In Community I, individuals earn 100; the state has nothing to pay out, and there is not taxation. Individuals are left with a tax-free income of 100 on the assurance that they will lose the enjoyment of the whole of any income which they desist from earning. In Community II, individuals earn 100; they receive 100 in interest…. Their taxable incomes are, therefore, 200, of which the State takes 100 in taxation to finance the … debt interest. Individuals are left (as in I) with a tax-free income of 100, but this time on the assurance that they will lose only 50% of any increase which they desist from earning. Naturally, in the second case they will work less hard, and will strike a balance between work and leisure which is more inclined to leisure than the facts of the economic situation really warrant.”*38 (First italics only supplied, others in original.)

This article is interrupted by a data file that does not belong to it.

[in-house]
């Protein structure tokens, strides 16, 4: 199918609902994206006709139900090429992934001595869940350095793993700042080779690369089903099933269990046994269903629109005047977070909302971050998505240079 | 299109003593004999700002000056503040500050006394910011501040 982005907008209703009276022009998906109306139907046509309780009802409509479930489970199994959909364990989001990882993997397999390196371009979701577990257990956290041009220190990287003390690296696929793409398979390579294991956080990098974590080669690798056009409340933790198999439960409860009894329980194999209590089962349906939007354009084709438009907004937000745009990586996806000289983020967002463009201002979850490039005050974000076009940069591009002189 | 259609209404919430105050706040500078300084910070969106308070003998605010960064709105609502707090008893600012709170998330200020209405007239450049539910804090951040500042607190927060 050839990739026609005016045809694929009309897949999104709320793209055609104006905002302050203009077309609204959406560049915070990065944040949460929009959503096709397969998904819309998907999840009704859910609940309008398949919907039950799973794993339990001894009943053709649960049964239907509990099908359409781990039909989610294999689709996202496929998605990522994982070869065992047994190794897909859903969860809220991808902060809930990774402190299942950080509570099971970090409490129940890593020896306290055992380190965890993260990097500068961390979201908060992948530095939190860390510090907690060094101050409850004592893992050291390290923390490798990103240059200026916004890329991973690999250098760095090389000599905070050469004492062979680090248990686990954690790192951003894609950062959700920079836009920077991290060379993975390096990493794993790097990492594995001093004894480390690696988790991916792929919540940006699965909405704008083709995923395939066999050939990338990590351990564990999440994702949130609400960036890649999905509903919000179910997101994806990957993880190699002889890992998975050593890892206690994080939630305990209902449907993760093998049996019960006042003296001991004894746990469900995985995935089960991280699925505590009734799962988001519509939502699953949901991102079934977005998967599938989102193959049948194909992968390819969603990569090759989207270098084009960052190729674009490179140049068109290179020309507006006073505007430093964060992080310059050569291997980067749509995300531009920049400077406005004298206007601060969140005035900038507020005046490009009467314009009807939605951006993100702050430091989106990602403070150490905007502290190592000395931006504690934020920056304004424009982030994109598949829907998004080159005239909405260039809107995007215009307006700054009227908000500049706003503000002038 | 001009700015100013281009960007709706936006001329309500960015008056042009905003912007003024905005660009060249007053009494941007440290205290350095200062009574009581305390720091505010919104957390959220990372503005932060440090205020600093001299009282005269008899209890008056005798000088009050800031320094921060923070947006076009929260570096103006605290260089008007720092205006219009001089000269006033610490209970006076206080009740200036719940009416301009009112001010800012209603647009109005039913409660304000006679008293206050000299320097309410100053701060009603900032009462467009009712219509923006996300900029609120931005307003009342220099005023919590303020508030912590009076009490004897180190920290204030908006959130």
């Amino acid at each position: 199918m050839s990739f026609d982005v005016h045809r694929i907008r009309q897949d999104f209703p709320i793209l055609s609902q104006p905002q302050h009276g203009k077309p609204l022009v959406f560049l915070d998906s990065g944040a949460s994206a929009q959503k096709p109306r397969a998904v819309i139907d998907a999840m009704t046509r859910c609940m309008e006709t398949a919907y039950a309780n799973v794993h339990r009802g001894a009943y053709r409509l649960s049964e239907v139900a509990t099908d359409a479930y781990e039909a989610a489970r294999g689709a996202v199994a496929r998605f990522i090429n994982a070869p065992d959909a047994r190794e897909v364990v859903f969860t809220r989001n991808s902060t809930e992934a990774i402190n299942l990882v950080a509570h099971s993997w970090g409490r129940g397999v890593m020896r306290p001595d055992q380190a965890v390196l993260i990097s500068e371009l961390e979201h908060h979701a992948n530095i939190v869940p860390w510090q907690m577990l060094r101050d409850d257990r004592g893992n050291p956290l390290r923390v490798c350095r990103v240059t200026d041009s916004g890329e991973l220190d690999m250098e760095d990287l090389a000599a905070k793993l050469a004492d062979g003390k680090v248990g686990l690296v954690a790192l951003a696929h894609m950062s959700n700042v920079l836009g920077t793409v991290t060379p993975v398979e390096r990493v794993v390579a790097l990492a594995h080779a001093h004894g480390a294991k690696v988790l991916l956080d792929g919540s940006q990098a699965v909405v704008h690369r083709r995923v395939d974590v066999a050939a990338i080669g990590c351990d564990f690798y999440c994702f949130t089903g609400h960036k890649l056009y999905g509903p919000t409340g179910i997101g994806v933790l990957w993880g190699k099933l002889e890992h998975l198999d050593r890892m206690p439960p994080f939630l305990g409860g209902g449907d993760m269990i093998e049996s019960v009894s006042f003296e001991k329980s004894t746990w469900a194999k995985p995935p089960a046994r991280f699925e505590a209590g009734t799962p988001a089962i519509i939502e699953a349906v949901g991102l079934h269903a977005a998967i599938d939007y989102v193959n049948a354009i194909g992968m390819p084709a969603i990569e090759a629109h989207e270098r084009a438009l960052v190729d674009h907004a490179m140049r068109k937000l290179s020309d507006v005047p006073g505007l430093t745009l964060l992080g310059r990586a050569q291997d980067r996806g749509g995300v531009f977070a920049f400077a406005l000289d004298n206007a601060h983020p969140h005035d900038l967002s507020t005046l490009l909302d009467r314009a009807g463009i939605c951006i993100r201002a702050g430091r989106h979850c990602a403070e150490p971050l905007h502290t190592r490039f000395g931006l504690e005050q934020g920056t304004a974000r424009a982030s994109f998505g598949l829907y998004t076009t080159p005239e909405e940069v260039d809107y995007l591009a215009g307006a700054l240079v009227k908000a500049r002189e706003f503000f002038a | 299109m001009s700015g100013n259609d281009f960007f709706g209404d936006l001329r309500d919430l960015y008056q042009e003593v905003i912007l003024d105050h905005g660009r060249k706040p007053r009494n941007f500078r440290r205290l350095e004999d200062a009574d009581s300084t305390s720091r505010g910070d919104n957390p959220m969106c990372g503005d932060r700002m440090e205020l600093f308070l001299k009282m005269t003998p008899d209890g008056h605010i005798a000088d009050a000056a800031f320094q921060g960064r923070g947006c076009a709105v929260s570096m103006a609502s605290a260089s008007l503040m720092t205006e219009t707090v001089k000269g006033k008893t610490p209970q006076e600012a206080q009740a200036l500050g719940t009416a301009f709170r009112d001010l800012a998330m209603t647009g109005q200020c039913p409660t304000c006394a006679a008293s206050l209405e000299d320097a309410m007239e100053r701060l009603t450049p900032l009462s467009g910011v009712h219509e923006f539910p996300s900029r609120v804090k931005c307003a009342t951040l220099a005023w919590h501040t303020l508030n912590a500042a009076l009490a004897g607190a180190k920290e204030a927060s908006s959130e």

Professor Meade appears to have committed the methodological error against which we have warned. By his assumption that the communities are otherwise identical, he seems to have overlooked the necessary compensating change in some other variable. If the internal debt had not been undertaken, taxes must have been increased, public expenditure reduced, or currency inflation allowed to take place. In the general case some effects upon the incentives to work and to invest would be present under each of these alternatives. And, in this way, the level of real incomes over future time periods would have been modified. In any specific time period, aggregate real income could be less than, greater than, or equal to, that which is present when the debt alternative is examined. There is no a priori way to state which of these possibilities is the more likely to occur. Meade’s assumption of equivalent real income is, therefore, only one possible case out of many.